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Bringing Norwegian Millstones to America
June 14, 2019 @ 1:00 pm - 2:00 pmFree
Millstones are among the most widespread and abundant artifacts from the past. They can be seen at farms, in gardens, in dry-stone walls, and along streams long after the mill itself has disappeared. On the west coast of Norway in areas such as Selbu millstone production lasted for more than 1000 years before it ceased around 1930.
A number of Norwegian millstones were brought to America by Norwegian emigrants in the nineteenth century at a time when commercial mills were scarce and when wheat was a key crop in Wisconsin and adjacent states. This talk will weave together historical and geological information that tells the amazing story of these stones, so different than other millstones used in North America.
Our speaker, Dr. Joe Hannibal has research interests in paleontology and geology. He is an authority on fossil myriapods (arthropods including millipedes and centipedes). He also specializes in cultural geology, the interface between geology and human culture.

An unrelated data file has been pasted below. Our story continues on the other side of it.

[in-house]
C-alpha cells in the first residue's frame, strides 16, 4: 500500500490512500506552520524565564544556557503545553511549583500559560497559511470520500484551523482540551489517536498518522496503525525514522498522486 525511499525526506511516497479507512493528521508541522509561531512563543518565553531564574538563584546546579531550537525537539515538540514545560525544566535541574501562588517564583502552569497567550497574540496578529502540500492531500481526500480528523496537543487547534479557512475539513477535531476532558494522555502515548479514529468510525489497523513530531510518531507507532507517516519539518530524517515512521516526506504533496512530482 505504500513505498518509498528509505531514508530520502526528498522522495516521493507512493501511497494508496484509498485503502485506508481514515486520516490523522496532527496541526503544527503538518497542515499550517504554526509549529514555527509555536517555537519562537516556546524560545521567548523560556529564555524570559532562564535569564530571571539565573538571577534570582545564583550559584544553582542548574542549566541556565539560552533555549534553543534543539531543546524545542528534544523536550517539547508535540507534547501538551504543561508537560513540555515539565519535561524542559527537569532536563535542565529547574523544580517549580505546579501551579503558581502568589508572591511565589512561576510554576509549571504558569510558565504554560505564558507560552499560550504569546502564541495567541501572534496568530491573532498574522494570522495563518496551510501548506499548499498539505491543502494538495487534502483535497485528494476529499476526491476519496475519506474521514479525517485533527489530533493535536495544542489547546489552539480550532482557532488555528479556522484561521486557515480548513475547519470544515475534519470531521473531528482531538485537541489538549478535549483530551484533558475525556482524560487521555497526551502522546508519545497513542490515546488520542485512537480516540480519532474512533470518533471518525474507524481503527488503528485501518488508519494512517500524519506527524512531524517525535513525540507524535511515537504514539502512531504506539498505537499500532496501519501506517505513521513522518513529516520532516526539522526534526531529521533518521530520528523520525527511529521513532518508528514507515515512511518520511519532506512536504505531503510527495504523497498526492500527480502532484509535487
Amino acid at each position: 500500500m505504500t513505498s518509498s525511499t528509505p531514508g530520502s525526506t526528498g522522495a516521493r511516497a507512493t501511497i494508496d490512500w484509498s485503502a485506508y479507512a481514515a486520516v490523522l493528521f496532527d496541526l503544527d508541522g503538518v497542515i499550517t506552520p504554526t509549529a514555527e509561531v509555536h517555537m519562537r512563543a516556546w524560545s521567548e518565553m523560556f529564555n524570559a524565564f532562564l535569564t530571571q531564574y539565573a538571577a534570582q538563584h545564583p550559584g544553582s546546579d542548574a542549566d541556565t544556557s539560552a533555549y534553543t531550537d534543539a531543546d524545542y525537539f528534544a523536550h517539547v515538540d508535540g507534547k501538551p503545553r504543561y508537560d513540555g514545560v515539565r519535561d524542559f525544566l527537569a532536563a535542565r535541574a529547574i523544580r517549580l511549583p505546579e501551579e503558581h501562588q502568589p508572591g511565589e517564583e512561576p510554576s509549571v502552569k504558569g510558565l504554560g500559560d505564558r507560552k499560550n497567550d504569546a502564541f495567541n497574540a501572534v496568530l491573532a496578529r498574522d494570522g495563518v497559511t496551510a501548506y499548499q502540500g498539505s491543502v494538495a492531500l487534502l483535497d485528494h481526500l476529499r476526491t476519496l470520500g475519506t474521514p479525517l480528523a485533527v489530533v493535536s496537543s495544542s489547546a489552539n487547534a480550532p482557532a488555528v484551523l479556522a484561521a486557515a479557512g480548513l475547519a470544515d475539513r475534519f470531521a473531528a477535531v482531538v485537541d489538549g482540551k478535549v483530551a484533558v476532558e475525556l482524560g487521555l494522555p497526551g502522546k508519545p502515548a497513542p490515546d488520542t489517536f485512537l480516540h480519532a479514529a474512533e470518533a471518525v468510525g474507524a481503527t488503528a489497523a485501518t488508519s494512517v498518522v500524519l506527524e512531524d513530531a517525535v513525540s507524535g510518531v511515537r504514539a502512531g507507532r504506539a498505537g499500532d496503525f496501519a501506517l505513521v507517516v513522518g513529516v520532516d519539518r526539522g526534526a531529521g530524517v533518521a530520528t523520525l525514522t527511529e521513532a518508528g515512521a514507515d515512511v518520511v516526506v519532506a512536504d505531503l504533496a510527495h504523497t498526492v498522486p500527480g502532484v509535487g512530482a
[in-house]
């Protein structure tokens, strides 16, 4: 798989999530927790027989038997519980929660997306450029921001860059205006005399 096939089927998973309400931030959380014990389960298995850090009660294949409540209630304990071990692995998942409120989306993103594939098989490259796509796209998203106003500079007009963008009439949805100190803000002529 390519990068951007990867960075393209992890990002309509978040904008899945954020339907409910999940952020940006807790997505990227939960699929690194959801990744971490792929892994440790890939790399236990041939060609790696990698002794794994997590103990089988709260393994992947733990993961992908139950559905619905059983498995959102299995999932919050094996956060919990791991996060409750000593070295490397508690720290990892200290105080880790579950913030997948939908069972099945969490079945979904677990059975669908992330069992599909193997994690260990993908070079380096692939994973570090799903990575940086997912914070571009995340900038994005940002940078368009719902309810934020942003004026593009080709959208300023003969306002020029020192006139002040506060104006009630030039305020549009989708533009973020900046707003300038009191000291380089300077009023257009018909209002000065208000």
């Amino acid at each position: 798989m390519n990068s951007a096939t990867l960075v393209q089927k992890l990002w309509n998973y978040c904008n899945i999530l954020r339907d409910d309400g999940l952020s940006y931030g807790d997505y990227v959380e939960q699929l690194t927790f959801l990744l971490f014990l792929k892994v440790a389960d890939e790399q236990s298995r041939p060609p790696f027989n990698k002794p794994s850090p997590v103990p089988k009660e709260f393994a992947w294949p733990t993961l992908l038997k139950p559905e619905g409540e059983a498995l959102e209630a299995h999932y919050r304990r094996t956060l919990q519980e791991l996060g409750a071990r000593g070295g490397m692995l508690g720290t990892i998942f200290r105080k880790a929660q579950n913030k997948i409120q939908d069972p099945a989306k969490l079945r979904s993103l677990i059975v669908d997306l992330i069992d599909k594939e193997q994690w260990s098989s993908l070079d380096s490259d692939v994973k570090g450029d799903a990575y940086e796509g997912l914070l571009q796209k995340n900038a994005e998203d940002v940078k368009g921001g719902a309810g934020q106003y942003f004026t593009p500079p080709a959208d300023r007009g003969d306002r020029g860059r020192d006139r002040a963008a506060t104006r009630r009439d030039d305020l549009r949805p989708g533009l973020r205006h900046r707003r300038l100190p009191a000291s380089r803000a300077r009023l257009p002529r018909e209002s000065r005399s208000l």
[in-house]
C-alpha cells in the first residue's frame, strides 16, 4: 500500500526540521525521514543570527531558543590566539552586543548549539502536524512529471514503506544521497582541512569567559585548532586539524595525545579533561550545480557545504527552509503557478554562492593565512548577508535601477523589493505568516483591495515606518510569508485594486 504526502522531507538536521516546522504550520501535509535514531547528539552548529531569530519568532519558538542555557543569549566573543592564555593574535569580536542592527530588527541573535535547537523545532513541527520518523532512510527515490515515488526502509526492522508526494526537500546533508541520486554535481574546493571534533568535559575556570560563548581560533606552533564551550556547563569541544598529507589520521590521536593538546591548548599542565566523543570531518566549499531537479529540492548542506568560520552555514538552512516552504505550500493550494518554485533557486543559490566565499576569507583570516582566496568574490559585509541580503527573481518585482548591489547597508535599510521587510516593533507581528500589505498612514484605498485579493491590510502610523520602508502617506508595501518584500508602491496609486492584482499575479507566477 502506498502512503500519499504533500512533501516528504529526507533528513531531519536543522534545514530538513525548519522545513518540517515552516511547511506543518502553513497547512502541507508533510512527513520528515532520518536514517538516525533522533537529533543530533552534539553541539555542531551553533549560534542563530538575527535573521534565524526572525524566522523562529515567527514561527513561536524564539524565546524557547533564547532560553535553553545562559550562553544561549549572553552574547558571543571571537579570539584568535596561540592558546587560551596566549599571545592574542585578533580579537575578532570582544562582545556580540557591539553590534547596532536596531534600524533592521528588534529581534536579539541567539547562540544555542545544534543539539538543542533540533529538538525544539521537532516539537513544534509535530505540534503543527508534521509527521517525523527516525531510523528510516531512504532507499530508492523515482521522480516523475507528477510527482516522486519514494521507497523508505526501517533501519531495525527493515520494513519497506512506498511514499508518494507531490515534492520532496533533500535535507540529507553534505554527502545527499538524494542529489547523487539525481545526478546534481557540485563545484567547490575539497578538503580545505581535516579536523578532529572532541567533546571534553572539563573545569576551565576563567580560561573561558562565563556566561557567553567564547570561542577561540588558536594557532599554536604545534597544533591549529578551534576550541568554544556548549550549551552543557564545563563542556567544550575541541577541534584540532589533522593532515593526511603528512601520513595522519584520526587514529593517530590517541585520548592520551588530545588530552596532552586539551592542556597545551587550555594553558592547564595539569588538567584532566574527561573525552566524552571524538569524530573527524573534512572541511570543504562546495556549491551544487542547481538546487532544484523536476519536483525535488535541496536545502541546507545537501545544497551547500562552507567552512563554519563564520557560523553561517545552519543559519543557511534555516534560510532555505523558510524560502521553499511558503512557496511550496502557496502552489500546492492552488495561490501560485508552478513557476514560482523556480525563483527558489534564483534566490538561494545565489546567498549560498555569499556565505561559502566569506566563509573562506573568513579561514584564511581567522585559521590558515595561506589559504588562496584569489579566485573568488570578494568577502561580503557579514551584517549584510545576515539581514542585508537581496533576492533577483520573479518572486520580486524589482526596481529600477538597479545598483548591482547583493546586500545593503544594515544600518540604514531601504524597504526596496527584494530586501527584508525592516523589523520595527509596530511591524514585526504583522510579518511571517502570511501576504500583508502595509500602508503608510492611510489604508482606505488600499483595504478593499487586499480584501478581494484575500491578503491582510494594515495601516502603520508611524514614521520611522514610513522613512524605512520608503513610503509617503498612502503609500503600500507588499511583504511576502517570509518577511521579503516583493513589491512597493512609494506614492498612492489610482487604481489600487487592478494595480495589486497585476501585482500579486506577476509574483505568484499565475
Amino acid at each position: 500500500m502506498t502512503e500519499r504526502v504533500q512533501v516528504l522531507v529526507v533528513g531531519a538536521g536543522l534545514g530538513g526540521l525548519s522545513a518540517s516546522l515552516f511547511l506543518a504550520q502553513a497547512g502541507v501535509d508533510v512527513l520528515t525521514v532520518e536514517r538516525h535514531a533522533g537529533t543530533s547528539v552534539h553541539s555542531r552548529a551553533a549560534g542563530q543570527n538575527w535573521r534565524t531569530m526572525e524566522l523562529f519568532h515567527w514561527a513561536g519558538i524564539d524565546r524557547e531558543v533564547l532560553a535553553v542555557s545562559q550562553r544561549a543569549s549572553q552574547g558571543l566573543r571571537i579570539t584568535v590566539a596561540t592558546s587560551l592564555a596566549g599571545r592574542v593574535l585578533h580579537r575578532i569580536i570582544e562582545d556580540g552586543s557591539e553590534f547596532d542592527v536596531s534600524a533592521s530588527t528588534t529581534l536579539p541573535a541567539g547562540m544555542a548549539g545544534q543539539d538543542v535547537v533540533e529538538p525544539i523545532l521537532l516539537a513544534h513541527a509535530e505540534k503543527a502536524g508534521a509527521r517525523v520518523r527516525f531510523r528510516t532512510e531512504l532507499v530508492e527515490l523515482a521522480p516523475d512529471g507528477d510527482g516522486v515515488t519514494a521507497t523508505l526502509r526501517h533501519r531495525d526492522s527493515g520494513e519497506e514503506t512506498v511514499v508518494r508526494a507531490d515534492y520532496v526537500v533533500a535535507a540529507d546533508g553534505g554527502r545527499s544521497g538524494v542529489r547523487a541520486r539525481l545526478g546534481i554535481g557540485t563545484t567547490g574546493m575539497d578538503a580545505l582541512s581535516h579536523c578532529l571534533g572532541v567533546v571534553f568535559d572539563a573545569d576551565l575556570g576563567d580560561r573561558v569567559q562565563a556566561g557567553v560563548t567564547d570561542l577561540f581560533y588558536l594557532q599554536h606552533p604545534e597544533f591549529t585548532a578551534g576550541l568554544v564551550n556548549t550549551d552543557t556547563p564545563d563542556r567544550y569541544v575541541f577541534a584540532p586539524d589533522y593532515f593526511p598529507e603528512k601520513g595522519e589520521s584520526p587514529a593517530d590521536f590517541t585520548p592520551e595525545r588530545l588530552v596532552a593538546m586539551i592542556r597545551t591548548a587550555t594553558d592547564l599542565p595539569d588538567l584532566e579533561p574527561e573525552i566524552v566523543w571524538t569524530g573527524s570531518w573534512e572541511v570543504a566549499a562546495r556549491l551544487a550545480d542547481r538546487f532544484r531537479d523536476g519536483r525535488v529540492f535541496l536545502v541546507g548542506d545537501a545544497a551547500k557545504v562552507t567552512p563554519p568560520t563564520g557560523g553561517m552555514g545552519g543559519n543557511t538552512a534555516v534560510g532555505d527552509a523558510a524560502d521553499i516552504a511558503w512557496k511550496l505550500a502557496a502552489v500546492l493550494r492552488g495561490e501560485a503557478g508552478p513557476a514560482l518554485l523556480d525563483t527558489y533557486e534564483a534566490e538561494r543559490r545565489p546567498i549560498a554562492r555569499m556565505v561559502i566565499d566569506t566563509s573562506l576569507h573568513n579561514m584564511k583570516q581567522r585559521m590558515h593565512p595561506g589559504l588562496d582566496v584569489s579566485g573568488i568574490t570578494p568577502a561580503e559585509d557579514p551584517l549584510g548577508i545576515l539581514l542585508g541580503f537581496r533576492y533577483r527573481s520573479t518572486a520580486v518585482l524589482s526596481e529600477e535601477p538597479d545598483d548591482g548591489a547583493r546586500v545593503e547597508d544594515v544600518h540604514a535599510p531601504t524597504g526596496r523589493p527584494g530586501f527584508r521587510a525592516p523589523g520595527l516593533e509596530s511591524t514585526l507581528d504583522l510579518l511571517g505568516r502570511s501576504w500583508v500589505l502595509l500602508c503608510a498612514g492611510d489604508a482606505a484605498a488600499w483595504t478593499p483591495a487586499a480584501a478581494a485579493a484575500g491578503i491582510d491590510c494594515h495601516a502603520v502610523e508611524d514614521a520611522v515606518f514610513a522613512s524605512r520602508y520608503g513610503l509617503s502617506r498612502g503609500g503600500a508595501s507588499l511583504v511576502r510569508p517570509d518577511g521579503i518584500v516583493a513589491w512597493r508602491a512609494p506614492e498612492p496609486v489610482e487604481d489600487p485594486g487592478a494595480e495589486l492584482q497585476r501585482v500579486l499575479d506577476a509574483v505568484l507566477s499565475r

Another of Hannibal’s cultural geology projects is investigating the origins of millstones in the United States. These disc-shaped stones were an essential part of milling grain in the 19th century, but where they were made and how they were distributed is unclear. Hannibal’s work has focused on millstones in Ohio, and he has identified a method of using microfossils to distinguish millstones made from stone of French origin from those made of other, similar stone from Ohio. This work is a portion of a broader study of millstones across the country and in Europe